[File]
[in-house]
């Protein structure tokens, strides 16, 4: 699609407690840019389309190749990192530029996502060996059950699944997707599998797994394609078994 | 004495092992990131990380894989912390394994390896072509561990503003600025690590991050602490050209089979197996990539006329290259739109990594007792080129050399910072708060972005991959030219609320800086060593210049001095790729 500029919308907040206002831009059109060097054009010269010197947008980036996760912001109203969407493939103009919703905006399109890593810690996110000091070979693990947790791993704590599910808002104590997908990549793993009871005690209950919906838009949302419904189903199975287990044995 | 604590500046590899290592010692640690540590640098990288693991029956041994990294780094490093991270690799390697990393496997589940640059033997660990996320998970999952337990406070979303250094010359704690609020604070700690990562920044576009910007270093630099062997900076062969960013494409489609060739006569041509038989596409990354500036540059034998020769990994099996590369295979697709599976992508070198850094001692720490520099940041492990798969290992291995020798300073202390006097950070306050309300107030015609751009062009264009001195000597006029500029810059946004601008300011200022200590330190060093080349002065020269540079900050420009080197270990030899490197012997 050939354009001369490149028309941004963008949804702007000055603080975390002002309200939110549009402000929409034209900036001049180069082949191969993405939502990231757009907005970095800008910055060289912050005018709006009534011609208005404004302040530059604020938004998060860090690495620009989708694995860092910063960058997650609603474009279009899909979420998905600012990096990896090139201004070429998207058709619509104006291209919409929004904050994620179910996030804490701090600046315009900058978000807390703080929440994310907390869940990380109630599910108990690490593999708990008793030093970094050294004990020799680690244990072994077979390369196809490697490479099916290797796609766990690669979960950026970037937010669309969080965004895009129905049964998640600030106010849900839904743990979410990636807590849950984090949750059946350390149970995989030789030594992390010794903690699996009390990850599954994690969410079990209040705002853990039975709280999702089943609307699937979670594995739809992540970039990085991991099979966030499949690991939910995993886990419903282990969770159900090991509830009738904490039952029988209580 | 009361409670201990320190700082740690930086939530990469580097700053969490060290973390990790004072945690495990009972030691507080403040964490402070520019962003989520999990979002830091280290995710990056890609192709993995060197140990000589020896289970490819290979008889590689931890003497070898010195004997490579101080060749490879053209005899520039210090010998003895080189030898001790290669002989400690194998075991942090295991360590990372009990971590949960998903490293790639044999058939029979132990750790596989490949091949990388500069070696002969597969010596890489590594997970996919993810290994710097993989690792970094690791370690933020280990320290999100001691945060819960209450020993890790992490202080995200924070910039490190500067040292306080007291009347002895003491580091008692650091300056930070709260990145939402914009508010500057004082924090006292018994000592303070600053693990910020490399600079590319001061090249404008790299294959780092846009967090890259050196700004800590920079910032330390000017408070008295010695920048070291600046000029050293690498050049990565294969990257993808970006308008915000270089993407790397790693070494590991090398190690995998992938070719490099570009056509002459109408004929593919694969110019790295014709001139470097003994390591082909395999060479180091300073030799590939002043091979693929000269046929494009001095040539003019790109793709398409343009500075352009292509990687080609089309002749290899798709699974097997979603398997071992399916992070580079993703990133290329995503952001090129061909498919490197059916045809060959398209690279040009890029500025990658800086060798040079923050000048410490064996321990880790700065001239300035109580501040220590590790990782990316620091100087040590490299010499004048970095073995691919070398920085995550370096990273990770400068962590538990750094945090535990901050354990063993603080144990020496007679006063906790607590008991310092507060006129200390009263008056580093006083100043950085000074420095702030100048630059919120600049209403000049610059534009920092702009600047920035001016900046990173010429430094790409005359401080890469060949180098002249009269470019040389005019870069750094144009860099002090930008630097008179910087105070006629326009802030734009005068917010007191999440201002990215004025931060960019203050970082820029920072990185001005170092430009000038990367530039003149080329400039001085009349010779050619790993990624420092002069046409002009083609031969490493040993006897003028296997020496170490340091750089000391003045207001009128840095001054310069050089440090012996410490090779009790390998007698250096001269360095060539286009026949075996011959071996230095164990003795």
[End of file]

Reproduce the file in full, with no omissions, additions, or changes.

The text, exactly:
[in-house]
């Protein structure tokens, strides 16, 4: 699609407690840019389309190749990192530029996502060996059950699944997707599998797994394609078994 | 004495092992990131990380894989912390394994390896072509561990503003600025690590991050602490050209089979197996990539006329290259739109990594007792080129050399910072708060972005991959030219609320800086060593210049001095790729 500029919308907040206002831009059109060097054009010269010197947008980036996760912001109203969407493939103009919703905006399109890593810690996110000091070979693990947790791993704590599910808002104590997908990549793993009871005690209950919906838009949302419904189903199975287990044995 | 604590500046590899290592010692640690540590640098990288693991029956041994990294780094490093991270690799390697990393496997589940640059033997660990996320998970999952337990406070979303250094010359704690609020604070700690990562920044576009910007270093630099062997900076062969960013494409489609060739006569041509038989596409990354500036540059034998020769990994099996590369295979697709599976992508070198850094001692720490520099940041492990798969290992291995020798300073202390006097950070306050309300107030015609751009062009264009001195000597006029500029810059946004601008300011200022200590330190060093080349002065020269540079900050420009080197270990030899490197012997 050939354009001369490149028309941004963008949804702007000055603080975390002002309200939110549009402000929409034209900036001049180069082949191969993405939502990231757009907005970095800008910055060289912050005018709006009534011609208005404004302040530059604020938004998060860090690495620009989708694995860092910063960058997650609603474009279009899909979420998905600012990096990896090139201004070429998207058709619509104006291209919409929004904050994620179910996030804490701090600046315009900058978000807390703080929440994310907390869940990380109630599910108990690490593999708990008793030093970094050294004990020799680690244990072994077979390369196809490697490479099916290797796609766990690669979960950026970037937010669309969080965004895009129905049964998640600030106010849900839904743990979410990636807590849950984090949750059946350390149970995989030789030594992390010794903690699996009390990850599954994690969410079990209040705002853990039975709280999702089943609307699937979670594995739809992540970039990085991991099979966030499949690991939910995993886990419903282990969770159900090991509830009738904490039952029988209580 | 009361409670201990320190700082740690930086939530990469580097700053969490060290973390990790004072945690495990009972030691507080403040964490402070520019962003989520999990979002830091280290995710990056890609192709993995060197140990000589020896289970490819290979008889590689931890003497070898010195004997490579101080060749490879053209005899520039210090010998003895080189030898001790290669002989400690194998075991942090295991360590990372009990971590949960998903490293790639044999058939029979132990750790596989490949091949990388500069070696002969597969010596890489590594997970996919993810290994710097993989690792970094690791370690933020280990320290999100001691945060819960209450020993890790992490202080995200924070910039490190500067040292306080007291009347002895003491580091008692650091300056930070709260990145939402914009508010500057004082924090006292018994000592303070600053693990910020490399600079590319001061090249404008790299294959780092846009967090890259050196700004800590920079910032330390000017408070008295010695920048070291600046000029050293690498050049990565294969990257993808970006308008915000270089993407790397790693070494590991090398190690995998992938070719490099570009056509002459109408004929593919694969110019790295014709001139470097003994390591082909395999060479180091300073030799590939002043091979693929000269046929494009001095040539003019790109793709398409343009500075352009292509990687080609089309002749290899798709699974097997979603398997071992399916992070580079993703990133290329995503952001090129061909498919490197059916045809060959398209690279040009890029500025990658800086060798040079923050000048410490064996321990880790700065001239300035109580501040220590590790990782990316620091100087040590490299010499004048970095073995691919070398920085995550370096990273990770400068962590538990750094945090535990901050354990063993603080144990020496007679006063906790607590008991310092507060006129200390009263008056580093006083100043950085000074420095702030100048630059919120600049209403000049610059534009920092702009600047920035001016900046990173010429430094790409005359401080890469060949180098002249009269470019040389005019870069750094144009860099002090930008630097008179910087105070006629326009802030734009005068917010007191999440201002990215004025931060960019203050970082820029920072990185001005170092430009000038990367530039003149080329400039001085009349010779050619790993990624420092002069046409002009083609031969490493040993006897003028296997020496170490340091750089000391003045207001009128840095001054310069050089440090012996410490090779009790390998007698250096001269360095060539286009026949075996011959071996230095164990003795």